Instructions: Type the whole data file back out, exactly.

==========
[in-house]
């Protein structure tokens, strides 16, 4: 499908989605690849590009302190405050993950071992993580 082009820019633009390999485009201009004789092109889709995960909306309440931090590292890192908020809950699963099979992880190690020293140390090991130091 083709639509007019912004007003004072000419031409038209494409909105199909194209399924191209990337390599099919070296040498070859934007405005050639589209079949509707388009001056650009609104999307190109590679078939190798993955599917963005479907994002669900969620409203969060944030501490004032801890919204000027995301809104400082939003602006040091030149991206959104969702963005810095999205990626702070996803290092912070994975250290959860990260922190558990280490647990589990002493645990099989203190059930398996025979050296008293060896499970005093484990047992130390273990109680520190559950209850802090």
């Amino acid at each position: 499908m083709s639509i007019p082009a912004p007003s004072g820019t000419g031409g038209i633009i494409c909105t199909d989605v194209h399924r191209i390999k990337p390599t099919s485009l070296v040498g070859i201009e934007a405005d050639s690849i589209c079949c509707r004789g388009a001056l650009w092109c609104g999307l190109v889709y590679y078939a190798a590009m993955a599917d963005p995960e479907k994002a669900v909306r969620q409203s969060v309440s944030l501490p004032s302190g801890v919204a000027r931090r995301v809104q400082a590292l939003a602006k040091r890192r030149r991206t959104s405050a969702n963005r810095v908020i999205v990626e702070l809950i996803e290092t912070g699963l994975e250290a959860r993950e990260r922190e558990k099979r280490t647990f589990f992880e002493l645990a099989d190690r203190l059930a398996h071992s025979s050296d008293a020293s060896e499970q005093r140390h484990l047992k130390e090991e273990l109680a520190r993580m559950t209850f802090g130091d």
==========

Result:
[in-house]
């Protein structure tokens, strides 16, 4: 499908989605690849590009302190405050993950071992993580 082009820019633009390999485009201009004789092109889709995960909306309440931090590292890192908020809950699963099979992880190690020293140390090991130091 083709639509007019912004007003004072000419031409038209494409909105199909194209399924191209990337390599099919070296040498070859934007405005050639589209079949509707388009001056650009609104999307190109590679078939190798993955599917963005479907994002669900969620409203969060944030501490004032801890919204000027995301809104400082939003602006040091030149991206959104969702963005810095999205990626702070996803290092912070994975250290959860990260922190558990280490647990589990002493645990099989203190059930398996025979050296008293060896499970005093484990047992130390273990109680520190559950209850802090």
């Amino acid at each position: 499908m083709s639509i007019p082009a912004p007003s004072g820019t000419g031409g038209i633009i494409c909105t199909d989605v194209h399924r191209i390999k990337p390599t099919s485009l070296v040498g070859i201009e934007a405005d050639s690849i589209c079949c509707r004789g388009a001056l650009w092109c609104g999307l190109v889709y590679y078939a190798a590009m993955a599917d963005p995960e479907k994002a669900v909306r969620q409203s969060v309440s944030l501490p004032s302190g801890v919204a000027r931090r995301v809104q400082a590292l939003a602006k040091r890192r030149r991206t959104s405050a969702n963005r810095v908020i999205v990626e702070l809950i996803e290092t912070g699963l994975e250290a959860r993950e990260r922190e558990k099979r280490t647990f589990f992880e002493l645990a099989d190690r203190l059930a398996h071992s025979s050296d008293a020293s060896e499970q005093r140390h484990l047992k130390e090991e273990l109680a520190r993580m559950t209850f802090g130091d």